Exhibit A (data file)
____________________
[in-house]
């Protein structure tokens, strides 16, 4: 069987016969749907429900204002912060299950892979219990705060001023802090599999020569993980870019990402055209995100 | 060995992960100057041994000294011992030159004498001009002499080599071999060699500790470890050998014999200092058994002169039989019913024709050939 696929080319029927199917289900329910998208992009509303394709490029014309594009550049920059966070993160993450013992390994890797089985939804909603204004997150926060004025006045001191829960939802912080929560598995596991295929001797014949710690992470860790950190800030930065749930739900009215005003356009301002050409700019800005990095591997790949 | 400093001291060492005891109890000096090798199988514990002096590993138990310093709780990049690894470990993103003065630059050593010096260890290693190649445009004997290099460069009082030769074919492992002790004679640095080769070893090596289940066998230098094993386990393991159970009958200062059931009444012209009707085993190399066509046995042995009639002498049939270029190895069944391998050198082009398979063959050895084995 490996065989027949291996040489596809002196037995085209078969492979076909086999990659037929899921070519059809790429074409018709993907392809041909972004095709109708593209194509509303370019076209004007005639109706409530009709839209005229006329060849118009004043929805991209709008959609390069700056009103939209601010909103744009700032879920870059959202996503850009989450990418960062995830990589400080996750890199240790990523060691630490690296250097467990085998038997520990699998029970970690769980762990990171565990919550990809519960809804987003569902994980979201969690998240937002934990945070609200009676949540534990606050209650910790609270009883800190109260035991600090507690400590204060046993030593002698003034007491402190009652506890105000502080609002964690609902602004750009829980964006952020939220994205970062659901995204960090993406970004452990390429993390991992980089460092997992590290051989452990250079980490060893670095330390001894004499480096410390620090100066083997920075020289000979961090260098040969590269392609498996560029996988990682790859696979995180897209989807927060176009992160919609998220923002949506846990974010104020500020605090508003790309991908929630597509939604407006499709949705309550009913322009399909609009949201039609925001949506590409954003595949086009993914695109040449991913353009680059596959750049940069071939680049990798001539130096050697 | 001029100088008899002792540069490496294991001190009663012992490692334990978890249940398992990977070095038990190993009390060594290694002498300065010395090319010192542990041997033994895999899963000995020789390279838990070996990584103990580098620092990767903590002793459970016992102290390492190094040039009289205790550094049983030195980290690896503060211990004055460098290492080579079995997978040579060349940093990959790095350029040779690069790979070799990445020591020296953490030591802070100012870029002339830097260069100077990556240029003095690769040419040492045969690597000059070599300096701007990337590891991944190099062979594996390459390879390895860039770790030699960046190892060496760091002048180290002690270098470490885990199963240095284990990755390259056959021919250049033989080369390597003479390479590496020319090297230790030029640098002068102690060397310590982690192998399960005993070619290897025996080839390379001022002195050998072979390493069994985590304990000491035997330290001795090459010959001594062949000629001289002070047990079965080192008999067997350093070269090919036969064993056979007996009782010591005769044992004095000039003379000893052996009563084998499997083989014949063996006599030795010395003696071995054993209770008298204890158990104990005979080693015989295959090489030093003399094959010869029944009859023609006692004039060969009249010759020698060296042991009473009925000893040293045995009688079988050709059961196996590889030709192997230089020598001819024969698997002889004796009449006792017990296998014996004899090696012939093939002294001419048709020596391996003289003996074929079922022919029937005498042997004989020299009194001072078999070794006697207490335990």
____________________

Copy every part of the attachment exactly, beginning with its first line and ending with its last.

[in-house]
């Protein structure tokens, strides 16, 4: 069987016969749907429900204002912060299950892979219990705060001023802090599999020569993980870019990402055209995100 | 060995992960100057041994000294011992030159004498001009002499080599071999060699500790470890050998014999200092058994002169039989019913024709050939 696929080319029927199917289900329910998208992009509303394709490029014309594009550049920059966070993160993450013992390994890797089985939804909603204004997150926060004025006045001191829960939802912080929560598995596991295929001797014949710690992470860790950190800030930065749930739900009215005003356009301002050409700019800005990095591997790949 | 400093001291060492005891109890000096090798199988514990002096590993138990310093709780990049690894470990993103003065630059050593010096260890290693190649445009004997290099460069009082030769074919492992002790004679640095080769070893090596289940066998230098094993386990393991159970009958200062059931009444012209009707085993190399066509046995042995009639002498049939270029190895069944391998050198082009398979063959050895084995 490996065989027949291996040489596809002196037995085209078969492979076909086999990659037929899921070519059809790429074409018709993907392809041909972004095709109708593209194509509303370019076209004007005639109706409530009709839209005229006329060849118009004043929805991209709008959609390069700056009103939209601010909103744009700032879920870059959202996503850009989450990418960062995830990589400080996750890199240790990523060691630490690296250097467990085998038997520990699998029970970690769980762990990171565990919550990809519960809804987003569902994980979201969690998240937002934990945070609200009676949540534990606050209650910790609270009883800190109260035991600090507690400590204060046993030593002698003034007491402190009652506890105000502080609002964690609902602004750009829980964006952020939220994205970062659901995204960090993406970004452990390429993390991992980089460092997992590290051989452990250079980490060893670095330390001894004499480096410390620090100066083997920075020289000979961090260098040969590269392609498996560029996988990682790859696979995180897209989807927060176009992160919609998220923002949506846990974010104020500020605090508003790309991908929630597509939604407006499709949705309550009913322009399909609009949201039609925001949506590409954003595949086009993914695109040449991913353009680059596959750049940069071939680049990798001539130096050697 | 001029100088008899002792540069490496294991001190009663012992490692334990978890249940398992990977070095038990190993009390060594290694002498300065010395090319010192542990041997033994895999899963000995020789390279838990070996990584103990580098620092990767903590002793459970016992102290390492190094040039009289205790550094049983030195980290690896503060211990004055460098290492080579079995997978040579060349940093990959790095350029040779690069790979070799990445020591020296953490030591802070100012870029002339830097260069100077990556240029003095690769040419040492045969690597000059070599300096701007990337590891991944190099062979594996390459390879390895860039770790030699960046190892060496760091002048180290002690270098470490885990199963240095284990990755390259056959021919250049033989080369390597003479390479590496020319090297230790030029640098002068102690060397310590982690192998399960005993070619290897025996080839390379001022002195050998072979390493069994985590304990000491035997330290001795090459010959001594062949000629001289002070047990079965080192008999067997350093070269090919036969064993056979007996009782010591005769044992004095000039003379000893052996009563084998499997083989014949063996006599030795010395003696071995054993209770008298204890158990104990005979080693015989295959090489030093003399094959010869029944009859023609006692004039060969009249010759020698060296042991009473009925000893040293045995009688079988050709059961196996590889030709192997230089020598001819024969698997002889004796009449006792017990296998014996004899090696012939093939002294001419048709020596391996003289003996074929079922022919029937005498042997004989020299009194001072078999070794006697207490335990």